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12/12/2013
Recent Environmental Science Graduate’s Erosion Study Headed to American Meteorological Society Conference

MEDIA CONTACT: Eric Bryant (518) 629-8072
FOR RELEASE: Immediate, Thursday, Dec. 12, 2013

Class of 2013 graduate Joseph Cleveland is currently studying Environmental Science at the University at Albany. This past year, he was recommended by Hudson Valley faculty member Daniel Capuano to help with a GIS study in the Albany County town of Berne. His work, researching erosion hazards after major flooding events, led to an abstract that he will present at the 2014 national conference of the American Meteorological Society in Atlanta.

Joe_Cleveland
You graduated with honors from the Environmental Science program last spring? What were your goals heading into that program and what do you hope to do now as you continue your studies?

I took a long break from my studies and was several years into a career as a union carpenter here in Albany. I lost interest in that career and always wanted to pick up where I left off with college.

It was the perfect time to make the move, so I did. I decided if I was going to take my education seriously I was going to study something that was near and dear to me. The Environmental Science program at Hudson Valley is very appealing, and I knew it would be a great start. I was not disappointed.

My professors and instructors were well-read, cared about what they were teaching, and made it both enjoyable and challenging.

I am now continuing my studies at UAlbany, ultimately hoping to receive my B.S. in Environmental Science with a concentration in geography (as well as their undergraduate GIS certificate). Although it would be ideal to land an environmental career right out of UAlbany, I intend on pursuing my master’s in Environmental Science as well.

These days it is tough to compete in the job market without a professional level degree. I am really interested in water resource management, and would like to one day work for the USGS Water Science Center, NYS DEC Water Division, the Natural Resources Conservation Service, or a consulting firm that deals with water resource quality/management.


What specifically were you doing in Berne this summer? Are places like the Hilltowns particularly susceptible to flooding?

The project I worked on focused on locating existing and potential erosion hazards within the Town of Berne. In August of 2011, Berne was one of the many local hill towns devastated by the effects of Hurricane Irene. The immediate aftermath of Irene left Berne with roads completely cut off from rescue services; some were completely washed out and the town’s infrastructure was dealt a heavy blow. The town Conservation Board requested that the Town Board look into better preparing for future events of such magnitude.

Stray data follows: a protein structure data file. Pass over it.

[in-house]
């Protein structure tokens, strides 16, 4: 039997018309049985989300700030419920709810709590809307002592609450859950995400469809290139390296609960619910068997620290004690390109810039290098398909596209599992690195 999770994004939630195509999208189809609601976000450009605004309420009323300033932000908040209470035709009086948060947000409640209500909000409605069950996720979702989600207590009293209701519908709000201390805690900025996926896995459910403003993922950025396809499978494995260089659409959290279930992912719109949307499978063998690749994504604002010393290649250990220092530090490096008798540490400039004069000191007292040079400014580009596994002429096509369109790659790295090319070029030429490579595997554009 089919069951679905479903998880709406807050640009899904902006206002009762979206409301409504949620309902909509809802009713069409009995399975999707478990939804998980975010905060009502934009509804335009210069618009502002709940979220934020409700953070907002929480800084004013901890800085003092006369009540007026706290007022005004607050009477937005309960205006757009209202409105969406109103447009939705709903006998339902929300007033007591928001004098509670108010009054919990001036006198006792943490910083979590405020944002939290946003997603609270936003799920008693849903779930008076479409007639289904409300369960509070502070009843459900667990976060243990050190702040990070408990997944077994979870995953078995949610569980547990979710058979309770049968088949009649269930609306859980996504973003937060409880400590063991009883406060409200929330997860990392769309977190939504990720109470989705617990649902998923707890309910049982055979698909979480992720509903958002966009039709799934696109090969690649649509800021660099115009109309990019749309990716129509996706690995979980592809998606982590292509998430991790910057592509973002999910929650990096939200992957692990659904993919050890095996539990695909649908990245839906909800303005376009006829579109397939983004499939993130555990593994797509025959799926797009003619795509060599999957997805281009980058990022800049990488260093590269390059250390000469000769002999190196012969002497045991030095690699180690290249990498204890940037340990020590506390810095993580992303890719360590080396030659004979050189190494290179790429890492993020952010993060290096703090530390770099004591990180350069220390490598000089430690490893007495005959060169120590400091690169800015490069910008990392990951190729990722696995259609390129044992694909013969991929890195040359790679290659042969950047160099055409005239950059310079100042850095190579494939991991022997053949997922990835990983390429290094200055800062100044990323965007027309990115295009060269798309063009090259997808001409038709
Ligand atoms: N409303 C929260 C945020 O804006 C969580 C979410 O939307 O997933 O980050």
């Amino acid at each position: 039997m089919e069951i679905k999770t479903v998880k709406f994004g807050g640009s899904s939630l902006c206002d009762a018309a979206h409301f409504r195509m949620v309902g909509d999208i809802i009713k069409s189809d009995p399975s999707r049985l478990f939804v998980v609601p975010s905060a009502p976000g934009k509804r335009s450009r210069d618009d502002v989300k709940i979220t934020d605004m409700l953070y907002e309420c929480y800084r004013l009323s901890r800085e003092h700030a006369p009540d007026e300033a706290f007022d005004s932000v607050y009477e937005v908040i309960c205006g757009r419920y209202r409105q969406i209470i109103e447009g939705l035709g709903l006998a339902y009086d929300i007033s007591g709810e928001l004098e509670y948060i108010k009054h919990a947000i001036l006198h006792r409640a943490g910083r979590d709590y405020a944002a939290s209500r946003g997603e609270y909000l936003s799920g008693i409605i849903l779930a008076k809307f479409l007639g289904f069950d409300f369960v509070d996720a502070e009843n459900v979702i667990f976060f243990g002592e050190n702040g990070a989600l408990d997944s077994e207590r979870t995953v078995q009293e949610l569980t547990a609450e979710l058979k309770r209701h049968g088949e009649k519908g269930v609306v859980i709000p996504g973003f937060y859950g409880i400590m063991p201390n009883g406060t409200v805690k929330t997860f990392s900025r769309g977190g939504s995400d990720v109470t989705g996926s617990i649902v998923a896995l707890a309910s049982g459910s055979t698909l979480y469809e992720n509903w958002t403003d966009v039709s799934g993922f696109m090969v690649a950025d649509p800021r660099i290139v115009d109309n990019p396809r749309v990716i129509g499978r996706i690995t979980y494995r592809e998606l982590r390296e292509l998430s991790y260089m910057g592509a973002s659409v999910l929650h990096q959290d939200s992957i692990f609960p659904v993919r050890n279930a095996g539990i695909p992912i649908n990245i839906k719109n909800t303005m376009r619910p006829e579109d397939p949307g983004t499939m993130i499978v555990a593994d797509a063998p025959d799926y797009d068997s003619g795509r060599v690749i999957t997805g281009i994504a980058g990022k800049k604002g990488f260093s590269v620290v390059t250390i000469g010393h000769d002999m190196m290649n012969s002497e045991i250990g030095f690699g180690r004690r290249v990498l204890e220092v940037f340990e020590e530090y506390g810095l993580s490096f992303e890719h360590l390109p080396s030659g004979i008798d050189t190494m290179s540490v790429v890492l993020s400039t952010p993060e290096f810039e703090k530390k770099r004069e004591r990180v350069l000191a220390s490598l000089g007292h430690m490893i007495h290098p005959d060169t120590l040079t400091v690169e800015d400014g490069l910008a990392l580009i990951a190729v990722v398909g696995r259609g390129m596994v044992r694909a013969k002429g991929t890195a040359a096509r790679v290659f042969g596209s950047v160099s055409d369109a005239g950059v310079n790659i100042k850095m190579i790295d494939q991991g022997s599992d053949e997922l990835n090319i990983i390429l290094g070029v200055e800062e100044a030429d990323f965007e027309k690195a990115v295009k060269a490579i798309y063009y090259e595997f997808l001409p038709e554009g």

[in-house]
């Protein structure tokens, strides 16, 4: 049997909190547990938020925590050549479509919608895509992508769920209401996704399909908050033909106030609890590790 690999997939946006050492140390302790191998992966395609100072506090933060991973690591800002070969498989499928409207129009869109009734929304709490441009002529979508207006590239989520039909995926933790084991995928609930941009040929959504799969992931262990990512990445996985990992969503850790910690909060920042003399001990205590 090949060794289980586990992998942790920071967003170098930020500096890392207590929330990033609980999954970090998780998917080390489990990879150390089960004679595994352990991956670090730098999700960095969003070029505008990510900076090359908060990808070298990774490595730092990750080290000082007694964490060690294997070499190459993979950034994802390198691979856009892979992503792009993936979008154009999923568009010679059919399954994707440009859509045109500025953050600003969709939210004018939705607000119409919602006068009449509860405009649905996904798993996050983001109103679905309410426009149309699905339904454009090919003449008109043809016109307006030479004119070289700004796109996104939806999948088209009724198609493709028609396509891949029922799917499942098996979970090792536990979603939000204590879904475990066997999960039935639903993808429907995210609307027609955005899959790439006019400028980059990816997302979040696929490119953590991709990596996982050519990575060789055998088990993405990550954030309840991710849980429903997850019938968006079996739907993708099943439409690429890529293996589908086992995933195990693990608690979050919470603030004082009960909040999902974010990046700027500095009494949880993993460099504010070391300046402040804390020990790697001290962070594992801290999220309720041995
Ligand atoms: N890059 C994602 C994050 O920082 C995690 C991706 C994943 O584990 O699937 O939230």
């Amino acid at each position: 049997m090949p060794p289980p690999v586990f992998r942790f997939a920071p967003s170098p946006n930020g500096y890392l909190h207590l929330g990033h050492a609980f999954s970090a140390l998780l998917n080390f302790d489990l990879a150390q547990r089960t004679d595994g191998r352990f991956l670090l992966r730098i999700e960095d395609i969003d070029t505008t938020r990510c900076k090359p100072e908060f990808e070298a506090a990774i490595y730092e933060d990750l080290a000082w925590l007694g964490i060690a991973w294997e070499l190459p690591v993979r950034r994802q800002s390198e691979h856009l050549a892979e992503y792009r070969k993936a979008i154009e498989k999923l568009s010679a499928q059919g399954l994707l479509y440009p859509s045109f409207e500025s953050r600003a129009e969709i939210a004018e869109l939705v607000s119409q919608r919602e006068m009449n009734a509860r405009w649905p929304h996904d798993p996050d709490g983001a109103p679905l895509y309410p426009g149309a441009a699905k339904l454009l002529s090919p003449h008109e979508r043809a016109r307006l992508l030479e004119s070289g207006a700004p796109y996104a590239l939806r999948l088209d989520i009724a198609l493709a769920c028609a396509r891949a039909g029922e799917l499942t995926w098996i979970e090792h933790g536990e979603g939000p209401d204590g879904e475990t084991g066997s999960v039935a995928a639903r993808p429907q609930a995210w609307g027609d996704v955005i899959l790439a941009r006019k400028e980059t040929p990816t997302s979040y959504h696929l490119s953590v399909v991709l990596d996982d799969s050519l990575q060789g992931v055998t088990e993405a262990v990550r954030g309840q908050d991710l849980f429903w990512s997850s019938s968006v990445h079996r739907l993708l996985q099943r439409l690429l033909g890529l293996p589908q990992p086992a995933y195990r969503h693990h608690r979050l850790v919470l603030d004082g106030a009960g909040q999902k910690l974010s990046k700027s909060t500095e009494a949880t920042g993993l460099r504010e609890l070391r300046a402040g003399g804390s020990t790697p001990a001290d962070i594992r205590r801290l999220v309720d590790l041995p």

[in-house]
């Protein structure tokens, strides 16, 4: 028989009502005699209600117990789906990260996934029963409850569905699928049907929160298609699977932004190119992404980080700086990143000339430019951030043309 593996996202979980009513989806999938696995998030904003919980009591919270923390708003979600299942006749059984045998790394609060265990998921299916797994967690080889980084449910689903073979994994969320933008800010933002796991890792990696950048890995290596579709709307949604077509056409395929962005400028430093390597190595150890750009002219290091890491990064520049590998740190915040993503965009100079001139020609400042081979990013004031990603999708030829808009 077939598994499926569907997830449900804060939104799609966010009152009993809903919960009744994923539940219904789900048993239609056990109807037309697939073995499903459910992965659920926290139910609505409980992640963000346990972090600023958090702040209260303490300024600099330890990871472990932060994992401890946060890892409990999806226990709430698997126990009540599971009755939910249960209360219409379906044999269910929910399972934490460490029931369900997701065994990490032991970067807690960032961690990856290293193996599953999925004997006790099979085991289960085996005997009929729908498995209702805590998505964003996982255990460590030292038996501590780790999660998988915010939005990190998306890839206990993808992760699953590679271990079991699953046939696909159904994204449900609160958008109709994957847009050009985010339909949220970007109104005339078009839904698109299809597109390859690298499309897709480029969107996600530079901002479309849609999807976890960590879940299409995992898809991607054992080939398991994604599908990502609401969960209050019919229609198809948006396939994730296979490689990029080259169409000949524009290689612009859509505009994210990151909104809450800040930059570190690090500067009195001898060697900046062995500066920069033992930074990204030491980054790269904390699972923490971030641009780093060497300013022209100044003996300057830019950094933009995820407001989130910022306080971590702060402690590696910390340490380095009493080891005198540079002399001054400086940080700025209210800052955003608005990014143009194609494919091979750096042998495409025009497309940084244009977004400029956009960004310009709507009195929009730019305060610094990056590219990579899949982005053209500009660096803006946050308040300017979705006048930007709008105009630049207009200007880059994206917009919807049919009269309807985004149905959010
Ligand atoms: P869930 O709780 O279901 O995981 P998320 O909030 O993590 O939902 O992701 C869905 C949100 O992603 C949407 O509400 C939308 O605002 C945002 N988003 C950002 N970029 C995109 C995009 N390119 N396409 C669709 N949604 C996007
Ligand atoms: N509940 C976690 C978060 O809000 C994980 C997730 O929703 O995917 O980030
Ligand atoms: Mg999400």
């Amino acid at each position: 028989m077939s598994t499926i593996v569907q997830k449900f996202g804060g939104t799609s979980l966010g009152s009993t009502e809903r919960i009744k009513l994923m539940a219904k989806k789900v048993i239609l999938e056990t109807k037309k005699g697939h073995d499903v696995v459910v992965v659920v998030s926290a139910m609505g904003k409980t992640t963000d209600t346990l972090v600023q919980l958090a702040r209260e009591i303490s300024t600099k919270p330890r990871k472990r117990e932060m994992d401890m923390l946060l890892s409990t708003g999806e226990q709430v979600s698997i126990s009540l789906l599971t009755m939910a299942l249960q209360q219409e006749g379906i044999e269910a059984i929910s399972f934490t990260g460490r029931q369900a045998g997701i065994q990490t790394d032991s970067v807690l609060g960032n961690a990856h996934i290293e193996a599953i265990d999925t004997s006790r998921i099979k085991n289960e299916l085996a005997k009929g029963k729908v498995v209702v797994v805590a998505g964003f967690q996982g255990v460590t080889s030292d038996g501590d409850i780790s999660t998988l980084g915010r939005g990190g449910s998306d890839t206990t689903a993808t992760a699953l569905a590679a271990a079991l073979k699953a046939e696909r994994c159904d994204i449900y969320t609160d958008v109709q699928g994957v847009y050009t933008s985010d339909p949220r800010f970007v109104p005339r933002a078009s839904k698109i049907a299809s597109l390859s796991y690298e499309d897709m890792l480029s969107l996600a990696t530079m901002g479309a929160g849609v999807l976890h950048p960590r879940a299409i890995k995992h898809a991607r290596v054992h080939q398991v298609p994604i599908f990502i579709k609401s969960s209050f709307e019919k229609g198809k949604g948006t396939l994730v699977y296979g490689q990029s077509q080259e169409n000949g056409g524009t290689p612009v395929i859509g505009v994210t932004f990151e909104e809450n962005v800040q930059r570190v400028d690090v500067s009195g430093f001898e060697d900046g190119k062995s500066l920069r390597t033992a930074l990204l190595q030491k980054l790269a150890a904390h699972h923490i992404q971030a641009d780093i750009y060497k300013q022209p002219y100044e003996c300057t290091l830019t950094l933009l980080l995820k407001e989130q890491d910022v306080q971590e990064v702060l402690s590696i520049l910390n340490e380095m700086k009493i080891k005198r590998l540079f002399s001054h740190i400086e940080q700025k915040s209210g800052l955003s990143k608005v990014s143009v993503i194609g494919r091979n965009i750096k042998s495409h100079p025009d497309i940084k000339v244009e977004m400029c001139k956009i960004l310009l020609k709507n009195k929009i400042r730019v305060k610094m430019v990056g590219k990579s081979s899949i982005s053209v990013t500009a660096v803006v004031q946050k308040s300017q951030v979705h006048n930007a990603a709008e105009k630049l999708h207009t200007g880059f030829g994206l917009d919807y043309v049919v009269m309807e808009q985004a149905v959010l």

I worked under the direct supervision of the town’s Conservation Board to design and implement the project. I had to research current erosion hazard assessment and mitigation practices, and determine the best methods to apply them towards Berne’s specific geography, land-usages and developed areas. Hill towns are especially susceptible to the fallout from major water events such as Hurricane Irene. It isn’t necessarily flooding that causes the most damage in places like Berne; erosion can have more negative effects. The fast moving waters that follow heavy and frequent precipitation can quickly and dramatically change the landscape, and when development is caught within the heavy runoff or flood zone, nature usually comes out on top.

I drove every mile of town and county road within Berne, visually assessing each stream crossing, culvert, roadside ditch and gravel surface. Using the research I compiled and the methods most commonly used to assess erosion hazards, I completed written assessments and plotted GPS data for each hazard site.

Once I completed my assessments, I used Geographic Information Systems (GIS) to plot those sites on town maps, created models to determine which sites should be addressed first and helped propose future precipitation detention areas. The latter involved working with local agencies such as the Albany County Soil and Water Conservation District to compile GIS data (like existing wetlands and hydric soil maps) to create new maps showing these potential detention areas.

Tell us about the abstract you put together for the American Meteorological Society conference in Atlanta. Are you going to be attending the conference?

I have to thank Kathy Moore, Berne’s Conservation Board chairperson, for encouraging me and helping get an abstract together to present at the American Meteorological Society’s annual meeting. She is responsible for submitting the abstract to the AMS, and along with another supervisor from the Conservation Board, Jon Kusler, will be co-authors of the abstract.

I plan on going to the conference, but it depends on my finances. Attending conferences can be expensive and difficult for adult students with bills and other obligations.

I am scheduled to present a poster of the project. Specifically, I will be presenting at the Second Symposium on Building a Weather-Ready Nation: Enhancing Our Nation’s Readiness, Responsiveness, and Resilience to High Impact Weather Events. I find that my abstract is particularly relevant to the symposium. Sharing my findings will be important for other small municipalities across our nation to prepare for more frequent high impact events like Hurricane Irene and Sandy.

I may choose to continue researching this project, and possibly use it as a master’s thesis in the future. One thing that I am proud of is that my abstract was accepted into the general conference, not just the annual AMS student conference. I will actually be presenting amongst professionals, which is a great opportunity for someone like me still early on in my degree/career.